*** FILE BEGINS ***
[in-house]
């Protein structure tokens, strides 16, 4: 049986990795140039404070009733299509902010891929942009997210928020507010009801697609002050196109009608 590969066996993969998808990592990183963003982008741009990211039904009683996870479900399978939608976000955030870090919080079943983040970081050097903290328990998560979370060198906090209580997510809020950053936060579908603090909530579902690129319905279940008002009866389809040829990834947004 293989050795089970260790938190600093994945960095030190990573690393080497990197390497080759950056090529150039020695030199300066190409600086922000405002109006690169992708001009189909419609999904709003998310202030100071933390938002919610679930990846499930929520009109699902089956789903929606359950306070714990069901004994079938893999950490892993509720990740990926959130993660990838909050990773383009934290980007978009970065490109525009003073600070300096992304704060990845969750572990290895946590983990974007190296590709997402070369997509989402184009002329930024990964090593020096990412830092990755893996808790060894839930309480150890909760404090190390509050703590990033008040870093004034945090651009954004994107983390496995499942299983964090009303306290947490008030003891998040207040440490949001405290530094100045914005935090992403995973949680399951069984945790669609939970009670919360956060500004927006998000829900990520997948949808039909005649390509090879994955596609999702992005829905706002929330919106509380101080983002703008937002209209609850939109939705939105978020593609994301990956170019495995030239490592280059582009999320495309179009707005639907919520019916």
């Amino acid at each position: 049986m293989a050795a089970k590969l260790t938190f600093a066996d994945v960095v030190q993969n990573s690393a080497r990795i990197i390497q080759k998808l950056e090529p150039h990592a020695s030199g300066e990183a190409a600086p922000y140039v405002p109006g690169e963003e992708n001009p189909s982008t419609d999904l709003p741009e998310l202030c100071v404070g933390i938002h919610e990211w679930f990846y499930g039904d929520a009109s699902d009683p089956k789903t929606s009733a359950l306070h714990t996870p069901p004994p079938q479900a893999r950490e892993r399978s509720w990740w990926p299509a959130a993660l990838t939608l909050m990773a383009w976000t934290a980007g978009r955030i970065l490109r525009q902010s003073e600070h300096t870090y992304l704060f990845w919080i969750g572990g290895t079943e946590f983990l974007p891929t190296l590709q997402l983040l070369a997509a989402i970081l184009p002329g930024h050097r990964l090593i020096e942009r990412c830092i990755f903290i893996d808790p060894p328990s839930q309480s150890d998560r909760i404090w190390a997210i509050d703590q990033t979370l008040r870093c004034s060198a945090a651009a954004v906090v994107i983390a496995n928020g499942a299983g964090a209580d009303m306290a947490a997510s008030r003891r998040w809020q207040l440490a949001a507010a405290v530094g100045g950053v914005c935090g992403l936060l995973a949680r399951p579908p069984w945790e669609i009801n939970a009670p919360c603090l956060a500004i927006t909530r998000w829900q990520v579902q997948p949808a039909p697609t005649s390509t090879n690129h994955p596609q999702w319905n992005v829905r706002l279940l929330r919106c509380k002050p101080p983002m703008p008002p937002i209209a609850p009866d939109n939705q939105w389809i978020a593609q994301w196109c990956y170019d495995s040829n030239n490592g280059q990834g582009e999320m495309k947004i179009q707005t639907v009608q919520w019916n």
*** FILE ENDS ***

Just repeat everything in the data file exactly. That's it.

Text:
[in-house]
């Protein structure tokens, strides 16, 4: 049986990795140039404070009733299509902010891929942009997210928020507010009801697609002050196109009608 590969066996993969998808990592990183963003982008741009990211039904009683996870479900399978939608976000955030870090919080079943983040970081050097903290328990998560979370060198906090209580997510809020950053936060579908603090909530579902690129319905279940008002009866389809040829990834947004 293989050795089970260790938190600093994945960095030190990573690393080497990197390497080759950056090529150039020695030199300066190409600086922000405002109006690169992708001009189909419609999904709003998310202030100071933390938002919610679930990846499930929520009109699902089956789903929606359950306070714990069901004994079938893999950490892993509720990740990926959130993660990838909050990773383009934290980007978009970065490109525009003073600070300096992304704060990845969750572990290895946590983990974007190296590709997402070369997509989402184009002329930024990964090593020096990412830092990755893996808790060894839930309480150890909760404090190390509050703590990033008040870093004034945090651009954004994107983390496995499942299983964090009303306290947490008030003891998040207040440490949001405290530094100045914005935090992403995973949680399951069984945790669609939970009670919360956060500004927006998000829900990520997948949808039909005649390509090879994955596609999702992005829905706002929330919106509380101080983002703008937002209209609850939109939705939105978020593609994301990956170019495995030239490592280059582009999320495309179009707005639907919520019916």
């Amino acid at each position: 049986m293989a050795a089970k590969l260790t938190f600093a066996d994945v960095v030190q993969n990573s690393a080497r990795i990197i390497q080759k998808l950056e090529p150039h990592a020695s030199g300066e990183a190409a600086p922000y140039v405002p109006g690169e963003e992708n001009p189909s982008t419609d999904l709003p741009e998310l202030c100071v404070g933390i938002h919610e990211w679930f990846y499930g039904d929520a009109s699902d009683p089956k789903t929606s009733a359950l306070h714990t996870p069901p004994p079938q479900a893999r950490e892993r399978s509720w990740w990926p299509a959130a993660l990838t939608l909050m990773a383009w976000t934290a980007g978009r955030i970065l490109r525009q902010s003073e600070h300096t870090y992304l704060f990845w919080i969750g572990g290895t079943e946590f983990l974007p891929t190296l590709q997402l983040l070369a997509a989402i970081l184009p002329g930024h050097r990964l090593i020096e942009r990412c830092i990755f903290i893996d808790p060894p328990s839930q309480s150890d998560r909760i404090w190390a997210i509050d703590q990033t979370l008040r870093c004034s060198a945090a651009a954004v906090v994107i983390a496995n928020g499942a299983g964090a209580d009303m306290a947490a997510s008030r003891r998040w809020q207040l440490a949001a507010a405290v530094g100045g950053v914005c935090g992403l936060l995973a949680r399951p579908p069984w945790e669609i009801n939970a009670p919360c603090l956060a500004i927006t909530r998000w829900q990520v579902q997948p949808a039909p697609t005649s390509t090879n690129h994955p596609q999702w319905n992005v829905r706002l279940l929330r919106c509380k002050p101080p983002m703008p008002p937002i209209a609850p009866d939109n939705q939105w389809i978020a593609q994301w196109c990956y170019d495995s040829n030239n490592g280059q990834g582009e999320m495309k947004i179009q707005t639907v009608q919520w019916n």